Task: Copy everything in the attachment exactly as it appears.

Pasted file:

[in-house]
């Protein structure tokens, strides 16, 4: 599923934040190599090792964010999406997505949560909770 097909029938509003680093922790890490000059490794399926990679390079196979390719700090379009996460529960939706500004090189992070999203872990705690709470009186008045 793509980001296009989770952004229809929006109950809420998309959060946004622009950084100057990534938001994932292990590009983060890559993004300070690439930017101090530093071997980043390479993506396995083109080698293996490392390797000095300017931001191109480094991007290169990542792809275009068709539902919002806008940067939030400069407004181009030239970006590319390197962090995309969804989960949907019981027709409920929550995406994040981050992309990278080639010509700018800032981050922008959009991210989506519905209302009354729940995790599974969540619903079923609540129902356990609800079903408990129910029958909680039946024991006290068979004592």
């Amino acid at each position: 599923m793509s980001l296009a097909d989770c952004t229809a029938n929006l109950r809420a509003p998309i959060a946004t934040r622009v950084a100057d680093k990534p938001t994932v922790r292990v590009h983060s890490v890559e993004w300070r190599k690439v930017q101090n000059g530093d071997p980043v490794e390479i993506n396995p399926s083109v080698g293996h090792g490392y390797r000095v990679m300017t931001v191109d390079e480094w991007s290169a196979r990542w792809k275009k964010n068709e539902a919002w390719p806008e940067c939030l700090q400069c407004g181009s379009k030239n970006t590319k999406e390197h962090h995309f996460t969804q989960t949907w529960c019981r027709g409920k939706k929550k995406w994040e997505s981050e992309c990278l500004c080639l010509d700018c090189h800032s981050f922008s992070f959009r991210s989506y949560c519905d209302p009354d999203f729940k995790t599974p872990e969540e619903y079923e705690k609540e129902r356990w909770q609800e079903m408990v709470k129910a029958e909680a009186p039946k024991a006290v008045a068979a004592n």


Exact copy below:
[in-house]
């Protein structure tokens, strides 16, 4: 599923934040190599090792964010999406997505949560909770 097909029938509003680093922790890490000059490794399926990679390079196979390719700090379009996460529960939706500004090189992070999203872990705690709470009186008045 793509980001296009989770952004229809929006109950809420998309959060946004622009950084100057990534938001994932292990590009983060890559993004300070690439930017101090530093071997980043390479993506396995083109080698293996490392390797000095300017931001191109480094991007290169990542792809275009068709539902919002806008940067939030400069407004181009030239970006590319390197962090995309969804989960949907019981027709409920929550995406994040981050992309990278080639010509700018800032981050922008959009991210989506519905209302009354729940995790599974969540619903079923609540129902356990609800079903408990129910029958909680039946024991006290068979004592």
């Amino acid at each position: 599923m793509s980001l296009a097909d989770c952004t229809a029938n929006l109950r809420a509003p998309i959060a946004t934040r622009v950084a100057d680093k990534p938001t994932v922790r292990v590009h983060s890490v890559e993004w300070r190599k690439v930017q101090n000059g530093d071997p980043v490794e390479i993506n396995p399926s083109v080698g293996h090792g490392y390797r000095v990679m300017t931001v191109d390079e480094w991007s290169a196979r990542w792809k275009k964010n068709e539902a919002w390719p806008e940067c939030l700090q400069c407004g181009s379009k030239n970006t590319k999406e390197h962090h995309f996460t969804q989960t949907w529960c019981r027709g409920k939706k929550k995406w994040e997505s981050e992309c990278l500004c080639l010509d700018c090189h800032s981050f922008s992070f959009r991210s989506y949560c519905d209302p009354d999203f729940k995790t599974p872990e969540e619903y079923e705690k609540e129902r356990w909770q609800e079903m408990v709470k129910a029958e909680a009186p039946k024991a006290v008045a068979a004592n």